Fred Sheppard - Visitor Experience Product Development Officer

Fred Sheppard

Visitor Experience Product Development Officer, Parks Canada.

I was born/grew up in: Cormack, NL

I now live in: Riding Mountain National Park, Manitoba

I completed my training/education at: at B.Ed. (Memorial University) MA (Royal Roads University)

Describe what you do at work.

I spend a lot of my time answering calls and emails. This is part of keeping connected to a community of visitor experience dreamers and doers. On the Tech side, I use various social media platforms to promote programs and activities in our National Parks and National historic sites. I work with a team using Mobile apps, GIS, drones to study wildlife movements and collect data on human use patterns in our parks. We collaborate with each other on various projects and work with different teams and partners across the country. Sometimes the decisions are made by me, sometimes they are made for me. That`s the way it goes. We consult inside and outside the Agency in the decision making process because, as Public Servants, we are accountable to all Canadians. I’m really proud of the people I work with. They challenge me to think strategically about what visitors seek, how they use our parks and sites, and how we can stay relevant to our audiences.

No days are the same. I work on programs and experiences related to Interpretation. For example I’ve worked on programs to inform visitors about Historic Chocolate, Historic Weapons, and Historic Booze. Yes, I know, who knew that was a thing! But each one of those programs has some great stories to share with Canadians. They also offer some fantastic opportunities that’ll make visitors want to share those stories. And this is the catalyst to make them want to visit and explore other sites. Our goal is to better understand visitors’ wants and needs and then address those wants and needs through the various programs and activities we offer. We base on decisions on social science research, surveys, and consulting. We also do it by talking to Canadians who visit our places and asking questions to those who don’t. So really, I’m a social scientist. Social science helps us make informed decisions. So much of visitor experience planning is talking, but the biggest part is listening. Sometimes you hear the things you don’t want to hear, but you use that so you can be better at what you do.

When I was a student I enjoyed:

How does your job affect people’s lives?

My career matters because I help create the space where visitors can make stronger connections to our natural and cultural heritage. Here, they are encouraged to get outside and enjoy and embrace the beauty, wonder, and stories of our national parks and national historic sites. Visitors can see, feel, and hear the stories of our land and of our people. They also get to experience first-hand how our history defines us as Canadians.

What motivates you in your career?

I am lucky. I get to travel to some of the most spectacular places in our country. I also get to work with passionate people who love natural and cultural history; people who want to share their knowledge and experience with the world. How excellent is that? I get to take chances with ideas and create experiences that will be meaningful to visitors. I’m given the creative space to try AND to fail. That’s an important piece of the puzzle; trying and failing, and trying again. Not everything is coming up Saturn. What does that even mean? Well, this summer I went to a program where they set up telescopes and you got to look at the night sky. I saw the Rings of Saturn!!! It was so mind-blowingly fantastic, and surreal, and beautiful; it changed my life. It has become my benchmark for excellence. In other words, will an experience bring me close to the Rings of Saturn, will it reveal something new, will it make me ask questions, and think bigger about the place I am in? In my career, I’m striving to see and bring the Rings of Saturn to visitors. Sometimes it happens, sometimes it doesn’t.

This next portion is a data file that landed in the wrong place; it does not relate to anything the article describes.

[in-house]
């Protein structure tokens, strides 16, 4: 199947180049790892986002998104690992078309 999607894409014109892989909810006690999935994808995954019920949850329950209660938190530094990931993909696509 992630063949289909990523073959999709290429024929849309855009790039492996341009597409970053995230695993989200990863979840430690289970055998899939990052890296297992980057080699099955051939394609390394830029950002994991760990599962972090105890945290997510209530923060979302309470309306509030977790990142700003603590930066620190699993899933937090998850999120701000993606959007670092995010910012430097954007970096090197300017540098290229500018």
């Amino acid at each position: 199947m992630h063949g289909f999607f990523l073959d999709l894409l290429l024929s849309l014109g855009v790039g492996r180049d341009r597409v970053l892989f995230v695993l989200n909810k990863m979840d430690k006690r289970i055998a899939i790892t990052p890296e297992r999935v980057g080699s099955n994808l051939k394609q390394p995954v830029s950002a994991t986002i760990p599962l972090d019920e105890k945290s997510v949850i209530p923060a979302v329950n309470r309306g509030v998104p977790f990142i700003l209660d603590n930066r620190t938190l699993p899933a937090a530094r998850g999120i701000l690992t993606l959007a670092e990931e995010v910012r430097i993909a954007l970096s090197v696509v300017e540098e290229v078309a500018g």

When I was a student, I would have described myself as someone who:

Describe your career path to this career.

Here`s my job arc- Farm Labourer, Cattle Ranch worker, Day Care Worker, Science Centre Educator, TV host, Elementary School Teacher, Substitute Teacher, National Park Interpreter, Outreach Education Officer/ Viking Re-enactor, Visitor Experience Product Development Officer. I did my Bachelor of Education at Memorial University of Newfoundland and then 15 years later, went back to school for a Master of Arts in Environmental Education and Communication from Royal Roads University, Victoria B.C. I had no idea this was where I was gonna land. My three bits of advice are: be open to possibilities, surround yourself with positive people, and find a couple of mentors, they can be older, they should also be younger. I’ve learned some valuable lessons listening to advice from colleagues younger than me. If you see yourself as a student, and are constantly wanting to learn and share and experience new things, whatever career you choose, you’ll be best kind.

What activities do you like to do outside of work?

I devote almost all my free time to my family, encouraging them to join me on adventures that involve festivals of all sorts, live-theatre, concerts, and outdoor adventures that involve paddling, peddling, hiking, camping, fishing, and hunting.

What advice or encouragement would you give others seeking a similar career?

Do something you love and be open and willing to change, to find that sweet spot between possibility and opportunity. Keep an open mind, it`s not always going to be historic chocolate and booze. And you’re not always going to see Saturn. Sometimes lead, and sometimes follow. Practice being a good follower.

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